Table 1: Demographic characteristics of hospitalised cases, compared to non-hospitalised cases, in a series of 933 probable and confirmed campylobacteriosis cases.

*Age and Charlson Comorbidity Index were both associated with hospitalisation (Chi-square test of association p=0.001).

Table 2: Risk factors for hospitalisation in series of 933 probable and confirmed campylobacteriosis cases.

**CCI adjusted for age, and age adjusted for CCI.

Acute complications requiring hospitalisation

Dehydration (74.1%), electrolyte disorders (35.8%) and acute kidney injury (23.9%) were common complications among cases admitted to hospital (Table 3).

Based on Kidney Disease: Improving Global Outcomes (KDIGO) scoring, seven of the 16 cases that were hospitalised with an acute kidney injury were classified as stage 1, three were classified as stage 2 and six were classified as stage 3. Two cases, one with pre-existing chronic kidney disease, required renal replacement therapy with dialysis.

Five cases were admitted with lower gastrointestinal bleeding, one of which was classified as severe (haemoglobin drop of >30gm/L); all resolved without endoscopic or surgical intervention. Of the cases that developed bacteraemia (n=5), none experienced serious end-organ sequelae (eg, endocarditis).

Two patients required support within ICU, which equates to a probability of needing ICU support if hospitalised of 3.4% (95% CI: 0.4%–11.9%). There was one inpatient death as a result of an acute stroke event which occurred 10 days into an admission for the management of diarrhoea, dehydration and frailty.

Table 3: Proportion of cases and admissions with specific complications in a series 58 hospitalised campylobacteriosis cases.

Hospitalisation events

A total of 67 hospitalisation events were attributable (n=55) or partially attributable (n=12) to acute infectious complications of campylobacteriosis related to the HNCO. This total included nine re-admission events. Figure 1 shows the date of admission for all hospitalisations, with the majority (85.1%) occurring within the outbreak period, 7–24 August.

Length of stay varied significantly; of the 55 hospital admissions that lasted over 24 hours, the median length of stay was three days (interquartile range: four days). The longest hospital admission was 111 days, with the prolonged length of stay driven by multiple complications following pancolitis and multi-organ failure.

Figure 1: Hospitalisations (N=67) attributable or partially attributable to HNCO, showing date of admission or readmission, 7 August–30 September 2016.

Deaths

HBPHU received reports of four deaths in which campylobacteriosis was found to be a contributing cause of death (two in hospitalised cases, two in non-hospitalised cases). Unadjusted all-cause deaths were higher among hospitalised cases when compared to non-hospitalised cases; although this was not statistically significant at eight weeks (OR 3.9, 95% CI: 0.8–18.7), it was at one year (OR 5.0, 95% CI: 2.3–10.7).

After adjustments for the confounding effects of age and CCI, this trend remained, although it was not statistically significant at either eight weeks (OR 1.5, 95% CI: 0.28–7.8) or one year (OR 2.3, 95% CI: 0.96–5.3).

Table 4: All-cause deaths at eight weeks and one year in series of 933 probable and confirmed campylobacteriosis cases.

*** Includes those who died within eight weeks.

Discussion

We describe 58 individuals who required hospitalisation due to acute illness in a case series of 933 people with probable or confirmed campylobacteriosis arising from a large waterborne outbreak. Key findings of this study include that age and comorbidity were significant risk factors for hospitalisation; dehydration and associated acute kidney injury were common among hospitalised cases; and unadjusted all-cause deaths were higher at eight weeks and one year among hospitalised cases compared to non-hospitalised cases.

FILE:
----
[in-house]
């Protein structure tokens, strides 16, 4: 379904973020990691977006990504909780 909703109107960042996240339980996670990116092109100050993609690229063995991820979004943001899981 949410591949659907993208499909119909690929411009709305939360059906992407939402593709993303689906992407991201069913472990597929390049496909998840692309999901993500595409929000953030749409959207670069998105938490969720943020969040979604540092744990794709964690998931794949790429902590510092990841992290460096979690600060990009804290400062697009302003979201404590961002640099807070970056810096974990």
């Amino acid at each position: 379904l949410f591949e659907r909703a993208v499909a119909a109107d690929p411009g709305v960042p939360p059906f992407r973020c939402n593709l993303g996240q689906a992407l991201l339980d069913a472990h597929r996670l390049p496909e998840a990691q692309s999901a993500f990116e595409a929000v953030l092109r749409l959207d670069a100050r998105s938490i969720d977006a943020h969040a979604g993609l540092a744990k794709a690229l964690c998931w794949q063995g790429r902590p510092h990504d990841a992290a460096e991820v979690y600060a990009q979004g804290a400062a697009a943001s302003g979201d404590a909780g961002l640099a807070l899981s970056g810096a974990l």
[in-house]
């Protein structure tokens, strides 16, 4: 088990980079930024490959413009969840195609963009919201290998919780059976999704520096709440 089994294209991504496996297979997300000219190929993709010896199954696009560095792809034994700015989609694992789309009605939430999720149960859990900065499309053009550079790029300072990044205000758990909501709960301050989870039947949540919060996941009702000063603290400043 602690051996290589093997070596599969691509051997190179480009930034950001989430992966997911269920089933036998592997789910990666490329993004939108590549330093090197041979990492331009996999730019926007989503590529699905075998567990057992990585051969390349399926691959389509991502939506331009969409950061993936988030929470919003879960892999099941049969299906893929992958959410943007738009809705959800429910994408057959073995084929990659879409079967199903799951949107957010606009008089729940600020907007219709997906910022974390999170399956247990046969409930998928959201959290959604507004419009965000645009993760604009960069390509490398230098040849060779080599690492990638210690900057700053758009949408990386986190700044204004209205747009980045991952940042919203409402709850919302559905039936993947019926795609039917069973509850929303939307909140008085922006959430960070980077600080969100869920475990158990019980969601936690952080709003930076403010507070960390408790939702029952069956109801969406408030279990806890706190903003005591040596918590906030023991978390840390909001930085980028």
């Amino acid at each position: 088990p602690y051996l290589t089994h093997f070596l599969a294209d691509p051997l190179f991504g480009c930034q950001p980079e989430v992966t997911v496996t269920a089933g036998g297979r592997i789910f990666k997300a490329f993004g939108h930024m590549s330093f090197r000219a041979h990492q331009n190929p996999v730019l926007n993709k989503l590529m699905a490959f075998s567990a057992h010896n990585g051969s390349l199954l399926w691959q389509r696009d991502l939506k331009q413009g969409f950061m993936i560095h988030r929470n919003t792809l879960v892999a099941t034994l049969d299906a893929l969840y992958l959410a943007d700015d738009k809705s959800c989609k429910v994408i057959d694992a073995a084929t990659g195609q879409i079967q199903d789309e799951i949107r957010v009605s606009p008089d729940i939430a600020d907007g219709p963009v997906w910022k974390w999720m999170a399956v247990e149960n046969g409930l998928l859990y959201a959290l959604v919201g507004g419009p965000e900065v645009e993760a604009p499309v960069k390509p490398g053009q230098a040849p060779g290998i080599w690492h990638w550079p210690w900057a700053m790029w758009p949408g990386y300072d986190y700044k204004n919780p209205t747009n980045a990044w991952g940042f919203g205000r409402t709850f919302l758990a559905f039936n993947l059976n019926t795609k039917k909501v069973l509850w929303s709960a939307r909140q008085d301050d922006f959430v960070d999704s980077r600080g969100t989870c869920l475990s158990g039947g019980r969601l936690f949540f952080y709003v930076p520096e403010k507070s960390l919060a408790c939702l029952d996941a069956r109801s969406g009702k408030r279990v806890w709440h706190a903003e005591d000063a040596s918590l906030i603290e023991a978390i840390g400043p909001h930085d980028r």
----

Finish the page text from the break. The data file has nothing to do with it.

Our finding of 58 individuals hospitalised is an increased estimate from previous publications about the HNCO, which report 42 people hospitalised.[[7]] Although not directly comparable as our analysis only includes HBDHB residents and includes both attributable and partially attributable hospitalisations, it is likely that the reliance on passive notification data in previous publications have underestimated the burden of hospitalisations associated with the outbreak.[[7,9]]

A unique feature of this waterborne outbreak is that the majority of the outbreak cohort are likely to have been exposed to Campylobacter in their drinking water supply over several days prior to chlorination of the water supply and the issuing of a boil water notice.[[10]] However, the proportion of cases hospitalised in this outbreak cohort (6.2%) is broadly similar to the 5.4% of cases that were reported as hospitalised in a national analysis of notified campylobacteriosis cases in New Zealand between 1999 and 2003.[[11]]

Patient comorbidity was a strong predictor of hospitalisation in this study. Those with a CCI score of three or more were approximately five-times more likely to be hospitalised in comparison to those with a CCI score of 0. Older age was also a strong predictor of hospitalisation, although the effect size is potentially underestimated in this analysis given active case finding was undertaken in residential care facilities during the HNCO, meaning it is possible that more complete case finding and a greater proportion of mild illness was captured in the over 65 cohort. A large Swedish study of notified sporadic Campylobacter jejuni cases found that those over 60 years of age had approximately double the risk of hospitalisation and that underlying patient comorbidity increased the risk by approximately four times.[[6]]